FIG. 5 demonstrates pivoting of the wings 60A-E relative to the support 38, so as to convert the restraint 20 from a flat bed-shaped restraint to a restraint formed in the manner of an enclosure wherein the wings 60A-E serve as walls upstanding from the support 38 to protect the child 22. The wings 60A, 60B, and 60C, in their upstanding positions, serve as protective walls about the legs and the upper torso of the child. The inward inclination of the wings 60B and 60E about the flap 34 (FIG. 6) form a helmet 82 which protects the child's head. As shown in FIG. 7, wherein the restraint 20 is mounted to the chair 28, an outer corner of each of the wings 60A-E contacts the back 26 of the chair 28. The wing 60A at the bottom of the support 38 serves as a foot rest for holding the legs of the child 22. The wings 60B-C, located opposite the shoulders of the child, protects the upper portion of the child's torso from flying objects which may be present during a crash-landing, and the helmet 82 protects the head of the child from such flying objects. All of the wings 60A-E establish a minimum spacing between the support 38 and the chair back 26 so as to prevent a crushing of the child by a person 84 sitting on the front edge of the bottom 82 of the chair 28. It is noted that the outer points or corners of the wings 60A-E, by engaging with the chair back 26, aids in a gripping of the chair 28 to prevent any possible sliding of the restraint 20 about the chair as might occur during a transverse acceleration of an aircraft. Also, it is noted that a part of the base 32 extends in a point 88 beyond the hinge 62 at the junction of the wing 60A with the base 32 (FIGS. 2, 6, 7, and 8) at the back side of the restraint 20; the point 88 engages in the chair bottom 86 (FIG. 7) to secure further the restraint 20 against lateral acceleration of the aircraft.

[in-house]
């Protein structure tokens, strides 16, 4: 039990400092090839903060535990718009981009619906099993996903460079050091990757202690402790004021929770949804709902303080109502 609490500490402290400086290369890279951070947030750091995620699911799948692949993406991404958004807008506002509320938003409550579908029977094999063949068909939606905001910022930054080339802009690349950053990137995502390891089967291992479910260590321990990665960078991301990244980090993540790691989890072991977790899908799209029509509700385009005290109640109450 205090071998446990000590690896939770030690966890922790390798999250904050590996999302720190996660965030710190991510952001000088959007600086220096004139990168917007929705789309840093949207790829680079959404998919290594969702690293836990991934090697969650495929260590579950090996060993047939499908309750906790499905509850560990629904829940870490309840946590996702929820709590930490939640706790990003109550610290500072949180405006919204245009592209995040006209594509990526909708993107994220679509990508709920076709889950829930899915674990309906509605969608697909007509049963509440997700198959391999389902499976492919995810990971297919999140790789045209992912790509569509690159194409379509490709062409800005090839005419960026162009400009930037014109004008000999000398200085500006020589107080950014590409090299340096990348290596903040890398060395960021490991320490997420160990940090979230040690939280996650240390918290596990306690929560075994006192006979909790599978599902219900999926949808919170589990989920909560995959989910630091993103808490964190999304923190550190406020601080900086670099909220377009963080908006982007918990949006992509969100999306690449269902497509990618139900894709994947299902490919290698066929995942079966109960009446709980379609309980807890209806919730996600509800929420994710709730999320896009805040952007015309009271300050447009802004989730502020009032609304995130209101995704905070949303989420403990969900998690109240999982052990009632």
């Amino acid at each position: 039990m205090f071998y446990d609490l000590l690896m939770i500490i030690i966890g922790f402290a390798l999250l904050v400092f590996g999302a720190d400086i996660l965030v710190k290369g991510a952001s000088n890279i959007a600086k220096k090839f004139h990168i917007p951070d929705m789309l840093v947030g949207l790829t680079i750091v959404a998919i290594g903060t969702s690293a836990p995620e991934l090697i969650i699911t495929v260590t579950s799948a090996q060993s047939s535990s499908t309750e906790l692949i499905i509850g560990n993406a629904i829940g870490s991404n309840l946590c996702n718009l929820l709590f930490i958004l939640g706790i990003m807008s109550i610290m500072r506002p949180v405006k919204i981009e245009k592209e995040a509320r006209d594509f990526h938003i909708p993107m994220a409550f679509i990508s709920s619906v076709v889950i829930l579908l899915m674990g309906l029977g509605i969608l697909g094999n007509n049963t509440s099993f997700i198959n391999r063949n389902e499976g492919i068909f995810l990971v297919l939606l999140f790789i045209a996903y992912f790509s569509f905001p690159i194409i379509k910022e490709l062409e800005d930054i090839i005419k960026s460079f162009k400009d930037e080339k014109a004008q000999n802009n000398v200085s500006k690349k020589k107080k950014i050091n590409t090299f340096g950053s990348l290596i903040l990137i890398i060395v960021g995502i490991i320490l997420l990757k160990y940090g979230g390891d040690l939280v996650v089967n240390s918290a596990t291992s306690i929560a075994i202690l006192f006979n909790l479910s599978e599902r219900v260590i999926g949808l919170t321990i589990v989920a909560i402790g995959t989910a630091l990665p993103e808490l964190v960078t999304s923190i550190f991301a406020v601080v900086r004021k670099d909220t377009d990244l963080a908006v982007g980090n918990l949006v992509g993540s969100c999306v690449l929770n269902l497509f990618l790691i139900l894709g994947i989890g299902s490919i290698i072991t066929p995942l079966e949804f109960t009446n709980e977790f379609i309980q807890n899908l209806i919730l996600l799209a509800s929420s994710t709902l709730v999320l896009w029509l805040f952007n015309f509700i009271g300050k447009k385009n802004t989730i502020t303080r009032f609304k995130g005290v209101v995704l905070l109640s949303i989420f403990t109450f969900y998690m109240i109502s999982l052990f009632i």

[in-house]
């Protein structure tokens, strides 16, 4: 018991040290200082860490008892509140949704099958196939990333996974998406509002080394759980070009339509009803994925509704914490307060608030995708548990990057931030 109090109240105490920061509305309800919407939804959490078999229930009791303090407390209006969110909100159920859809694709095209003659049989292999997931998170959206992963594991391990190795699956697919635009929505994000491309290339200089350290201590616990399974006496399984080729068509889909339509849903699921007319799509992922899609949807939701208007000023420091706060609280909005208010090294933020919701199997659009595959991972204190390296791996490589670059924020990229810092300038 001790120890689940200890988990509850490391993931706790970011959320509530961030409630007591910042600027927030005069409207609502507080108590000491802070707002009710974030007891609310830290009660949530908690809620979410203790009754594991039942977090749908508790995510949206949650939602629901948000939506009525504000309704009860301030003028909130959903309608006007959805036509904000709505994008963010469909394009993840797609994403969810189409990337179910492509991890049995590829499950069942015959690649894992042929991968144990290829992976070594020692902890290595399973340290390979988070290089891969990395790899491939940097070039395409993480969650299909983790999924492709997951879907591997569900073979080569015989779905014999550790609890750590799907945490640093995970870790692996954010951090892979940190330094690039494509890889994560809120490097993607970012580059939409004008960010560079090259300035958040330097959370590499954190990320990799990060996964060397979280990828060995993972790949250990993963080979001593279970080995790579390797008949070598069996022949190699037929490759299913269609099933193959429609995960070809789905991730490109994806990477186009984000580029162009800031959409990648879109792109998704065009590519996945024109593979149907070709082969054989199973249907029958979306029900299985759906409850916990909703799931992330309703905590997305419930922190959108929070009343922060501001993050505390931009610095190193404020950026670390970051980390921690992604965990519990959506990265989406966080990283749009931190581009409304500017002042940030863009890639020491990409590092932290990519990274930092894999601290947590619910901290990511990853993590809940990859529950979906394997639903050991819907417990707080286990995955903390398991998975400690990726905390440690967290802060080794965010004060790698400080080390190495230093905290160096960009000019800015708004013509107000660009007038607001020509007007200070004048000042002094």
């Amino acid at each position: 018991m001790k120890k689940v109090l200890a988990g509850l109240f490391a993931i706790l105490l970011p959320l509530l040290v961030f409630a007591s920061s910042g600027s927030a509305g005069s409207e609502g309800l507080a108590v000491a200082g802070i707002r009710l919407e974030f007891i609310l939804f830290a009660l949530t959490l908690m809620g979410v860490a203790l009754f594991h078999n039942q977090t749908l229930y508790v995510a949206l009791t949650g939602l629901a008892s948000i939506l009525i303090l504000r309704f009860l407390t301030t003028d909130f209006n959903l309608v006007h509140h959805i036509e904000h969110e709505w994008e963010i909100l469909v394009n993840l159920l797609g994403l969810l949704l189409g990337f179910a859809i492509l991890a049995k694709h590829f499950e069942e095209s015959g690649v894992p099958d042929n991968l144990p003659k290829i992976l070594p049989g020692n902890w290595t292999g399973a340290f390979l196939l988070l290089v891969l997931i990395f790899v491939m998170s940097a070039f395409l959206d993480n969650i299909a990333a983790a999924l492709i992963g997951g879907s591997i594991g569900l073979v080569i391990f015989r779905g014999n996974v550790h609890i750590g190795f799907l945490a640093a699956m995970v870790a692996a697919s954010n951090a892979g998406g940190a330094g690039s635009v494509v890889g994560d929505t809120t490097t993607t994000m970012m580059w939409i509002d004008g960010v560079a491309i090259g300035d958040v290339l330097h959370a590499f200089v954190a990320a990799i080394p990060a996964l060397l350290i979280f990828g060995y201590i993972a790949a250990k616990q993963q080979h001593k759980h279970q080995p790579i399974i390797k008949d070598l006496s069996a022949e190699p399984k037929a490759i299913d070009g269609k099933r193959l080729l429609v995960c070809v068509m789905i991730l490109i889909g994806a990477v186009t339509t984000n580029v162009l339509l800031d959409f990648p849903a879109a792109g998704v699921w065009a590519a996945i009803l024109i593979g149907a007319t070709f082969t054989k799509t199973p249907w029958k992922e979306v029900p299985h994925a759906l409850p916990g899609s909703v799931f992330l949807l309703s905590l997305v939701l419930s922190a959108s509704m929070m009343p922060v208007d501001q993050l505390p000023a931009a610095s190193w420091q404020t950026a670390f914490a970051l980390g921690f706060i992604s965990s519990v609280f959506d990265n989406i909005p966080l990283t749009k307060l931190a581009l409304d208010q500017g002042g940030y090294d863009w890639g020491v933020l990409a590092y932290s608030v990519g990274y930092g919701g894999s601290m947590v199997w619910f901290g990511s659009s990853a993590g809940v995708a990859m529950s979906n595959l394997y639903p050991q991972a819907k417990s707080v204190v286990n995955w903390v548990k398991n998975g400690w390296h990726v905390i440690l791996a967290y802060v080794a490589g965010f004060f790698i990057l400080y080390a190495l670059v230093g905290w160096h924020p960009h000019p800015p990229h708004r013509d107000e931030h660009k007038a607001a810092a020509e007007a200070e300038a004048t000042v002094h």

A strap 90 can be attached to the base 32 in either a longitudinal orientation of the restraint 20 (FIGS. 3 and 4), or on a transverse orientation of the restraint (FIGS. 6, 7, and 8). The strap 90 is attached to the base 32 in the longitudinal configuration for securing the restraint 20 about a person's legs 92 for holding the restraint 20 and the child 22 conveniently and comfortably on the person's lap (FIG. 3). The strap 90 is attached to the base 32 in the transverse position for securing the restraint 20 to the chair back 26 (FIG. 7) to hold the restraint 20 and the child 22 in the aforementioned position of security against aircraft deceleration. The strap 90 includes a length-adjustment device 94 (FIG. 5) for adjusting the length to fit the persons lap (FIG. 3) or the seat back (FIG. 7). Anchors 96A-D are embedded within four of the six sides of the base 32, as shown in FIG. 2, for securing ends of the strap 90. The anchors 96A and 96D are employed for attaching the strap 90 in the longitudinal direction of the restraint, and the anchors 96B and 96C are employed for attaching the strap 90 in the transverse direction of the restraint 20. As a further convenience in the use of the restraint 20, and as a further security feature, a zipper 98, indicated in phantom in FIG. 6, may be provided along abutting edges of the upper right wing 60D and the upper left wing 60E. The abutting edges of these two wings are indicated at 100 and 102, respectively, in FIG. 1. The zipper 98 gives additional strength to the helmet 82.

To accomplish the folding of the restraint 20 into the compact package 30 of FIG. 13, the wings 60D and 60E are pivoted to the coplanar orientation with the flap 34 and locked in this orientation (FIG. 1). Thereupon, the flap 34 is folded about the hinge 36 to lie flat against the base 32. This brings side edges of the wing 60D and 60 in registration with the pivot axes of the hinges 62 which join respectively the wings 60B and 60C with the base 32. Thereupon, the wings 60B and 60C are folded over on top of the wings 60D and 60E. Finally, the wing 60A is folded against the base 32 to give the configuration shown in FIG. 13.

It is to be understood that the above described embodiment of the invention is illustrative only, and that modifications thereof may occur to those skilled in the art. Accordingly, this invention is not to be regarded as limited to the embodiment disclosed herein, but is to be limited only as defined by the appended claims.